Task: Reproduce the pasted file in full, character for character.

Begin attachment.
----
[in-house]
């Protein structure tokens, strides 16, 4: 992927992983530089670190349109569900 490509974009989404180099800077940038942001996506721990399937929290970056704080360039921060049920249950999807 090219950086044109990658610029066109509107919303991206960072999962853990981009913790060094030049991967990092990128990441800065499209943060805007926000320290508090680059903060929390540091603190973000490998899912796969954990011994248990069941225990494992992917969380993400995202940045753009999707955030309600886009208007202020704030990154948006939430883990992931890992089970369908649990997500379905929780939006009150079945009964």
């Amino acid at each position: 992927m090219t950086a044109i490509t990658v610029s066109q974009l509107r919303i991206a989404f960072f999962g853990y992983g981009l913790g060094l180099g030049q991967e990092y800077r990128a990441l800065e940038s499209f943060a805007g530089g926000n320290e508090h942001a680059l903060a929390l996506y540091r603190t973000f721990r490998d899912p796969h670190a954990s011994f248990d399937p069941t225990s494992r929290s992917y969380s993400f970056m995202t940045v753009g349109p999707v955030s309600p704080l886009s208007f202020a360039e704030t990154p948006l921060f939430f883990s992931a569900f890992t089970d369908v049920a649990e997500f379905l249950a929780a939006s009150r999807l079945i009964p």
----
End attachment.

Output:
[in-house]
């Protein structure tokens, strides 16, 4: 992927992983530089670190349109569900 490509974009989404180099800077940038942001996506721990399937929290970056704080360039921060049920249950999807 090219950086044109990658610029066109509107919303991206960072999962853990981009913790060094030049991967990092990128990441800065499209943060805007926000320290508090680059903060929390540091603190973000490998899912796969954990011994248990069941225990494992992917969380993400995202940045753009999707955030309600886009208007202020704030990154948006939430883990992931890992089970369908649990997500379905929780939006009150079945009964």
């Amino acid at each position: 992927m090219t950086a044109i490509t990658v610029s066109q974009l509107r919303i991206a989404f960072f999962g853990y992983g981009l913790g060094l180099g030049q991967e990092y800077r990128a990441l800065e940038s499209f943060a805007g530089g926000n320290e508090h942001a680059l903060a929390l996506y540091r603190t973000f721990r490998d899912p796969h670190a954990s011994f248990d399937p069941t225990s494992r929290s992917y969380s993400f970056m995202t940045v753009g349109p999707v955030s309600p704080l886009s208007f202020a360039e704030t990154p948006l921060f939430f883990s992931a569900f890992t089970d369908v049920a649990e997500f379905l249950a929780a939006s009150r999807l079945i009964p």